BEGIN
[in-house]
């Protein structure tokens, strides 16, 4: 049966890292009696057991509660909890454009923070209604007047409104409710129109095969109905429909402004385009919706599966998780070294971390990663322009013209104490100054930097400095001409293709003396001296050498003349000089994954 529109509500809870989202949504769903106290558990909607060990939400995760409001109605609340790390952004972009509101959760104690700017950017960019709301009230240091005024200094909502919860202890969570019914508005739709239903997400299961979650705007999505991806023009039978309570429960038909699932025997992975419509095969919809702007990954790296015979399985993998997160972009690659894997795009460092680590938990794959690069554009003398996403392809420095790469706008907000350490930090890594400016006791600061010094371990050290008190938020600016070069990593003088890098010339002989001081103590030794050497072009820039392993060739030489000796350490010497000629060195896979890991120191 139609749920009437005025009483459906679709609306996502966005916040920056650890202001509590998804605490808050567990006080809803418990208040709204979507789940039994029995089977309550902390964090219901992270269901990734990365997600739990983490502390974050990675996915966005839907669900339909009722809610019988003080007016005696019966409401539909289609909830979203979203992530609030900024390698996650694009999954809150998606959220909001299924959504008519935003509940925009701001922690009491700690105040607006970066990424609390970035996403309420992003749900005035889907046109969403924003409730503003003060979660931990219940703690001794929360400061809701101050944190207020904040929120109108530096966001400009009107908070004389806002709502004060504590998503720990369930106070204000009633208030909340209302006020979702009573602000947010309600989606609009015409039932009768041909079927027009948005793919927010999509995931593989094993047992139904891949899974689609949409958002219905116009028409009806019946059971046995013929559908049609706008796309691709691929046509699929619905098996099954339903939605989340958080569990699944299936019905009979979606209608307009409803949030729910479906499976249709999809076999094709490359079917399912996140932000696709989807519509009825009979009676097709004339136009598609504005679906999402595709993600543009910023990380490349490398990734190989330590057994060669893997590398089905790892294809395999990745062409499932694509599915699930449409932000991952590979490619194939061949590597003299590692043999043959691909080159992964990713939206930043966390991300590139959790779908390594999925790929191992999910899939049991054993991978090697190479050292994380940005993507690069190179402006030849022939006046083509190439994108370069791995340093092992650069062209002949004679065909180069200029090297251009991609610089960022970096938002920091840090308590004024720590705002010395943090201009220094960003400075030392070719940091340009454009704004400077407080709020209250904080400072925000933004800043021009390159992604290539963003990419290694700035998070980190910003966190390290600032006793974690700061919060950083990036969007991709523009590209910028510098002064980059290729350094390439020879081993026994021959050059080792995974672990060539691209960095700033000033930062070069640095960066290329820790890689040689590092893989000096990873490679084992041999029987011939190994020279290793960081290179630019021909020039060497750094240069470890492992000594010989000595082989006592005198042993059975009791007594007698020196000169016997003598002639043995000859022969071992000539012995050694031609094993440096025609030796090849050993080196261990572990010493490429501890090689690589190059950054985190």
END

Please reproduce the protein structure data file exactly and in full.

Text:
[in-house]
């Protein structure tokens, strides 16, 4: 049966890292009696057991509660909890454009923070209604007047409104409710129109095969109905429909402004385009919706599966998780070294971390990663322009013209104490100054930097400095001409293709003396001296050498003349000089994954 529109509500809870989202949504769903106290558990909607060990939400995760409001109605609340790390952004972009509101959760104690700017950017960019709301009230240091005024200094909502919860202890969570019914508005739709239903997400299961979650705007999505991806023009039978309570429960038909699932025997992975419509095969919809702007990954790296015979399985993998997160972009690659894997795009460092680590938990794959690069554009003398996403392809420095790469706008907000350490930090890594400016006791600061010094371990050290008190938020600016070069990593003088890098010339002989001081103590030794050497072009820039392993060739030489000796350490010497000629060195896979890991120191 139609749920009437005025009483459906679709609306996502966005916040920056650890202001509590998804605490808050567990006080809803418990208040709204979507789940039994029995089977309550902390964090219901992270269901990734990365997600739990983490502390974050990675996915966005839907669900339909009722809610019988003080007016005696019966409401539909289609909830979203979203992530609030900024390698996650694009999954809150998606959220909001299924959504008519935003509940925009701001922690009491700690105040607006970066990424609390970035996403309420992003749900005035889907046109969403924003409730503003003060979660931990219940703690001794929360400061809701101050944190207020904040929120109108530096966001400009009107908070004389806002709502004060504590998503720990369930106070204000009633208030909340209302006020979702009573602000947010309600989606609009015409039932009768041909079927027009948005793919927010999509995931593989094993047992139904891949899974689609949409958002219905116009028409009806019946059971046995013929559908049609706008796309691709691929046509699929619905098996099954339903939605989340958080569990699944299936019905009979979606209608307009409803949030729910479906499976249709999809076999094709490359079917399912996140932000696709989807519509009825009979009676097709004339136009598609504005679906999402595709993600543009910023990380490349490398990734190989330590057994060669893997590398089905790892294809395999990745062409499932694509599915699930449409932000991952590979490619194939061949590597003299590692043999043959691909080159992964990713939206930043966390991300590139959790779908390594999925790929191992999910899939049991054993991978090697190479050292994380940005993507690069190179402006030849022939006046083509190439994108370069791995340093092992650069062209002949004679065909180069200029090297251009991609610089960022970096938002920091840090308590004024720590705002010395943090201009220094960003400075030392070719940091340009454009704004400077407080709020209250904080400072925000933004800043021009390159992604290539963003990419290694700035998070980190910003966190390290600032006793974690700061919060950083990036969007991709523009590209910028510098002064980059290729350094390439020879081993026994021959050059080792995974672990060539691209960095700033000033930062070069640095960066290329820790890689040689590092893989000096990873490679084992041999029987011939190994020279290793960081290179630019021909020039060497750094240069470890492992000594010989000595082989006592005198042993059975009791007594007698020196000169016997003598002639043995000859022969071992000539012995050694031609094993440096025609030796090849050993080196261990572990010493490429501890090689690589190059950054985190």